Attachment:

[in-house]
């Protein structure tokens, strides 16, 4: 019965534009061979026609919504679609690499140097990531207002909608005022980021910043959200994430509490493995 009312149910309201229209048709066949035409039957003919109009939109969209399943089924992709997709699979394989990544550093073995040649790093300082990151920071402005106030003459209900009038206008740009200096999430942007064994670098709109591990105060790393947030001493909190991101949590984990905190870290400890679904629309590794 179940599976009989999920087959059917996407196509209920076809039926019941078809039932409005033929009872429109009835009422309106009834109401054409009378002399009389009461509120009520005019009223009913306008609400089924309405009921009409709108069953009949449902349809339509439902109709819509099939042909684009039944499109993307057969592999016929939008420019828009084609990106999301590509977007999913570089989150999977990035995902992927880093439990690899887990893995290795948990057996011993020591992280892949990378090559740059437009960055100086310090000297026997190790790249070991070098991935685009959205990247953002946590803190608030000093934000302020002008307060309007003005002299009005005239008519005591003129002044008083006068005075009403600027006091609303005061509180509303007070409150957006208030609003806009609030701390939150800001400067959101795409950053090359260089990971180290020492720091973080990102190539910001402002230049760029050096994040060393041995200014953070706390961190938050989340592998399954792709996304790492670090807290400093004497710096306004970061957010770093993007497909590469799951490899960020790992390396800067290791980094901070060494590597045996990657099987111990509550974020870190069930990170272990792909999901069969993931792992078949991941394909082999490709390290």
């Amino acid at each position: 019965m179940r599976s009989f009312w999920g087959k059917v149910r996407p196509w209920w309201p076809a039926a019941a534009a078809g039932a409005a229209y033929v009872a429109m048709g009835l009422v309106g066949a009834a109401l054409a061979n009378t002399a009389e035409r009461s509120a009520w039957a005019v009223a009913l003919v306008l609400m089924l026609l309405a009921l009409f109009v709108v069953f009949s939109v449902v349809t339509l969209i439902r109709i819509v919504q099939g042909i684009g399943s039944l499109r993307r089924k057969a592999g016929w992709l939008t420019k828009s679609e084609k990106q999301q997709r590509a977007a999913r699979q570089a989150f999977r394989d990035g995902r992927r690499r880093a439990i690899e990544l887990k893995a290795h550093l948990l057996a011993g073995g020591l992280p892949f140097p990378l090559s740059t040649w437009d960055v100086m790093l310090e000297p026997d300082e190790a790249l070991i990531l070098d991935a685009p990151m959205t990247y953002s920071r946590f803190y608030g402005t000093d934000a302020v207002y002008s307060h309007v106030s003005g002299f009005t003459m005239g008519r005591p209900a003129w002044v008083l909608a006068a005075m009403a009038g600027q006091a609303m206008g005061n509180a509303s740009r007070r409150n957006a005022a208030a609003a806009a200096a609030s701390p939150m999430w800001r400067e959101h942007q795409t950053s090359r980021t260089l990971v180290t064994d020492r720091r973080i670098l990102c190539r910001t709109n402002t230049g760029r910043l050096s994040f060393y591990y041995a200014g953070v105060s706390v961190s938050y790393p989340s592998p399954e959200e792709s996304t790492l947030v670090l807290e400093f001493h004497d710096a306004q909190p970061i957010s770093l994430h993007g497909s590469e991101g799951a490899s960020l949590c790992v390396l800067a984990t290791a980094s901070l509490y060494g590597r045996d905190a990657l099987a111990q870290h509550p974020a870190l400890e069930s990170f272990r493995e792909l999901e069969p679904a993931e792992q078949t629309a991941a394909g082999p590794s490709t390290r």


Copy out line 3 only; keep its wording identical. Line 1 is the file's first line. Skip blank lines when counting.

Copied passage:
């Amino acid at each position: 019965m179940r599976s009989f009312w999920g087959k059917v149910r996407p196509w209920w309201p076809a039926a019941a534009a078809g039932a409005a229209y033929v009872a429109m048709g009835l009422v309106g066949a009834a109401l054409a061979n009378t002399a009389e035409r009461s509120a009520w039957a005019v009223a009913l003919v306008l609400m089924l026609l309405a009921l009409f109009v709108v069953f009949s939109v449902v349809t339509l969209i439902r109709i819509v919504q099939g042909i684009g399943s039944l499109r993307r089924k057969a592999g016929w992709l939008t420019k828009s679609e084609k990106q999301q997709r590509a977007a999913r699979q570089a989150f999977r394989d990035g995902r992927r690499r880093a439990i690899e990544l887990k893995a290795h550093l948990l057996a011993g073995g020591l992280p892949f140097p990378l090559s740059t040649w437009d960055v100086m790093l310090e000297p026997d300082e190790a790249l070991i990531l070098d991935a685009p990151m959205t990247y953002s920071r946590f803190y608030g402005t000093d934000a302020v207002y002008s307060h309007v106030s003005g002299f009005t003459m005239g008519r005591p209900a003129w002044v008083l909608a006068a005075m009403a009038g600027q006091a609303m206008g005061n509180a509303s740009r007070r409150n957006a005022a208030a609003a806009a200096a609030s701390p939150m999430w800001r400067e959101h942007q795409t950053s090359r980021t260089l990971v180290t064994d020492r720091r973080i670098l990102c190539r910001t709109n402002t230049g760029r910043l050096s994040f060393y591990y041995a200014g953070v105060s706390v961190s938050y790393p989340s592998p399954e959200e792709s996304t790492l947030v670090l807290e400093f001493h004497d710096a306004q909190p970061i957010s770093l994430h993007g497909s590469e991101g799951a490899s960020l949590c790992v390396l800067a984990t290791a980094s901070l509490y060494g590597r045996d905190a990657l099987a111990q870290h509550p974020a870190l400890e069930s990170f272990r493995e792909l999901e069969p679904a993931e792992q078949t629309a991941a394909g082999p590794s490709t390290r």